Treating rare cancer

Cancer treatment is usually planned by a team of specialists called a multidisciplinary team (MDT). Some rare cancers are subtypes of more common cancers. Often these are treated in a similar way to the more common type and are managed by the MDT for that type of cancer. But in some cases, treatment is very different and you may be referred to another MDT with experience of that subtype.

If you have a rare cancer, you may need to travel to a specialist centre to see doctors who have experience in that type of cancer. The treatment may be planned by an MDT at the specialist centre and given in a hospital closer to home. Or the treatment may be highly specialised and given in the specialist centre.

You may be invited to take part in a cancer research trial (also called a clinical trial) as part of your treatment. In this situation, you will be followed up very carefully during and after the study.

Asking questions can make it easier to cope during diagnosis and treatment. It can help to be prepared by writing down a list of questions to ask.

Treatment of rare cancers

Cancer treatment is usually planned by a team of specialists who work together. This team of specialists is called a multidisciplinary team (MDT). They have expert knowledge and experience of a particular type of cancer.

When planning treatment, the MDT take into account:

  • the type and size of the cancer and whether it has spread
  • your general health
  • national treatment guidelines for the cancer (if available).

Some rare cancers are subtypes of more common cancers. Often these rare subtypes are treated in a similar way to the more common type of that cancer. They are usually managed by the MDT for that type of cancer. For example, most rare types of breast cancer are treated in a similar way to the most common type of breast cancer.

But in some cases, treatment is very different. In this situation, you may be referred to another MDT with experience of that subtype. For example, if you have a breast lymphoma, you may be treated by a specialist in non-Hodgkin lymphoma rather than by a breast cancer specialist.


Specialist centres

If you have a rare cancer, you may need to travel to a specialist centre to see doctors who have experience in that type of cancer. Treatments for some rare cancers are similar to treatments used for more common cancers. In this case, the treatment may be planned by an MDT at a specialist centre and given in a hospital closer to home.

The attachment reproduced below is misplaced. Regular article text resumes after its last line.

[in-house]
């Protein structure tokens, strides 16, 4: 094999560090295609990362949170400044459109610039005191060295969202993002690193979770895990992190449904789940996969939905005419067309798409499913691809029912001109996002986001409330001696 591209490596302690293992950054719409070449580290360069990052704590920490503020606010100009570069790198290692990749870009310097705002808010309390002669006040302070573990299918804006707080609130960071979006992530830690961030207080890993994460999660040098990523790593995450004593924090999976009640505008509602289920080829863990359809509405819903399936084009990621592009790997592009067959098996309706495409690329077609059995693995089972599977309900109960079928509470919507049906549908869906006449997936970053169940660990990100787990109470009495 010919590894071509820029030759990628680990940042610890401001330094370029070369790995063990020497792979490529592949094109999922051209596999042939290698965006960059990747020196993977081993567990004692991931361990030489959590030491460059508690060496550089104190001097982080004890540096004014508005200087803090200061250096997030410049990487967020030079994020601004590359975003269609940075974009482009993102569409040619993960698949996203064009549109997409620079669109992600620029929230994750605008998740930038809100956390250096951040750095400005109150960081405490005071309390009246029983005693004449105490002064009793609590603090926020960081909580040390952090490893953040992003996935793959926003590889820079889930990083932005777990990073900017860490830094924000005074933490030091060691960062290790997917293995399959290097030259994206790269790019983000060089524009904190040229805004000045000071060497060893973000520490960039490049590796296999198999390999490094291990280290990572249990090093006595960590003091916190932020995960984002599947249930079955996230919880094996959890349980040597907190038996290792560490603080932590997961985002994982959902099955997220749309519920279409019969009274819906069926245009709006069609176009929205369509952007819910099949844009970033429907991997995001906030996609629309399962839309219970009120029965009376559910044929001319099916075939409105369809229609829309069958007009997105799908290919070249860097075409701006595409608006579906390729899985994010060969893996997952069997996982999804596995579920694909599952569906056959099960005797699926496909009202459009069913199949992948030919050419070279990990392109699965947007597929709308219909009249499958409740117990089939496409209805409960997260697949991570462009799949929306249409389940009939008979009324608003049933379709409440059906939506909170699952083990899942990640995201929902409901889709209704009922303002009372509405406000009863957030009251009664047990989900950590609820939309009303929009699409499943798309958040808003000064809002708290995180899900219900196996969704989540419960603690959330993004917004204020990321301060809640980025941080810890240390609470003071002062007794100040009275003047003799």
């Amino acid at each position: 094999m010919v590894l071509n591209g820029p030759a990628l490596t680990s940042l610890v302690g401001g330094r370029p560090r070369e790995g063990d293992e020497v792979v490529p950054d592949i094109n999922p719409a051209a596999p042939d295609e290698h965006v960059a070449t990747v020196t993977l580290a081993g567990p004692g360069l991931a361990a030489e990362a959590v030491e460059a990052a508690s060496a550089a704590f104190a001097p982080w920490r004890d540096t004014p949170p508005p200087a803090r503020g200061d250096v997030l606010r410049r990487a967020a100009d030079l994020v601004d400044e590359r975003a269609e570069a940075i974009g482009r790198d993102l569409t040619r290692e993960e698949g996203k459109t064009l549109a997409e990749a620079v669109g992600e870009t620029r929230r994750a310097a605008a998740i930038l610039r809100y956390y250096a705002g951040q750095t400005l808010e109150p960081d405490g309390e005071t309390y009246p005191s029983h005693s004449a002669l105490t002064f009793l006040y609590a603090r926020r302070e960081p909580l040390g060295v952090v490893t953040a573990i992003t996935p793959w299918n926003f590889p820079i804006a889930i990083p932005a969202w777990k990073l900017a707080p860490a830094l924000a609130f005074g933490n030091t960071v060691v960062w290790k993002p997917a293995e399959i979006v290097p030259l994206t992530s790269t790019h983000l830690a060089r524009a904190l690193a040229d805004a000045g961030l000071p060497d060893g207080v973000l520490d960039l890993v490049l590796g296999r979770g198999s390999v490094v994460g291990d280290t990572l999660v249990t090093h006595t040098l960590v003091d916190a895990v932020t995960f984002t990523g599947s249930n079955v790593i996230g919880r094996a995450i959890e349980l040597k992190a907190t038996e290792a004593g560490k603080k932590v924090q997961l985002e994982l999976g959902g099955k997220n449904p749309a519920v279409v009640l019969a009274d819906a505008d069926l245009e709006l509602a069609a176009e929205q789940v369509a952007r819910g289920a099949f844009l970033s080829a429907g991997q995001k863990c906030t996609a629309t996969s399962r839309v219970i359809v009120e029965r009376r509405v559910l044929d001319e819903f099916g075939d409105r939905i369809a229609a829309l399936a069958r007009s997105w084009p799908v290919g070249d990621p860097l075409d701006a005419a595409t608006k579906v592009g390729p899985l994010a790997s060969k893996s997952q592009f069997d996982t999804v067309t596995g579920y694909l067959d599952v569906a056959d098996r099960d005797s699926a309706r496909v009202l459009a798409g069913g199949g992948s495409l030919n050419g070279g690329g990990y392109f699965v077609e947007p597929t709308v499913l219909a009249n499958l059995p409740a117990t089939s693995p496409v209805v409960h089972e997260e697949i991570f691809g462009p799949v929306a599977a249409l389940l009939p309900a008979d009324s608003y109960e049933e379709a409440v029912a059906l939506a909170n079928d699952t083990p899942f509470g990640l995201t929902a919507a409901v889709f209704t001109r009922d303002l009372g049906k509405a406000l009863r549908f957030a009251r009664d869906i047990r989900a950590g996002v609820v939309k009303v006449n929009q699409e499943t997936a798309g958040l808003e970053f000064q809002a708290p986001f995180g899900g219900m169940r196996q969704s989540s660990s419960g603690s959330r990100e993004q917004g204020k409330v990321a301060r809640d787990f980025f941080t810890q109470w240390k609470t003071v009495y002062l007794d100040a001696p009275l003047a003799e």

If you are having treatment in more than one hospital, it is important you know who to contact if you have questions about your care or appointments. In England, you will have a keyworker who will co-ordinate your care. In other parts of the UK, a clinical nurse specialist will often have this role.

You may want to keep a record of your treatment and appointments to help you to keep track. You can download our Macmillan organiser or order a paper version.

For other rare cancers, treatments are highly specialised. And the cancer treatment is given in the specialist centre.


Planning treatment

Usually doctors use national guidelines to help them plan cancer treatment. The guidelines for each cancer are written by cancer experts and based on research evidence about that cancer.

There are national guidelines for some rare cancers. But this is not always the case, especially for very rare cancers. If there are no guidelines, doctors will use the best evidence available when planning how to treat the cancer.


Cancer research

Research is key to helping doctors find out what treatments work best and developing new, improved treatments for people with rare cancers. Cancer research has helped ensure that twice as many children in the UK survive cancer now compared to 40 years ago.

You may be invited to take part in a cancer research trial (also called a clinical trial) as part of your treatment. Taking part in a trial means that you may be offered a new treatment that might not otherwise be available. You will also be helping doctors find out which treatments may benefit future patients.

If you take part in a trial, you will be followed up very carefully during and after the study. Your doctors will probably want you to have regular tests, such as blood tests or scans, and you may be asked some extra questions about how you are feeling.


Questions for your doctor

Asking questions can make it easier to cope during diagnosis and treatment. Knowing what is happening and why can make you feel more involved in your care. It can also make decision-making easier.

It can help to be prepared by writing down a list of questions to ask. Don’t worry about asking all your questions at once. You will have other chances to ask them. It is also okay to ask the same question again. The most important thing is that you understand what your doctor is telling you.

Here are some questions you might want to ask:

  • How many patients with this type of cancer have you treated?
  • Are there specialist centres that treat this cancer?
  • Can I get a second opinion from a specialist in this type of cancer?
  • What are my options for treatment?
  • What will my treatment involve?
  • What is the goal of treatment for my cancer?
  • What are the chances the treatment will work?
  • Are there any clinical trials being run for this cancer that might be suitable for me?
  • Will I have a specialist nurse?
  • Where can I find more information about the type of cancer I have?
  • Is there a patient organisation or support group for the type of cancer I have?

Back to Head & neck cancers

Diagnosing

causes and risk factors of head and neck cancers

Organising

the practical, work and financial side

Treating

head and neck cancers and what to expect

Coping

with and after treatment for head and neck cancers

Resources

and publications to order, download and print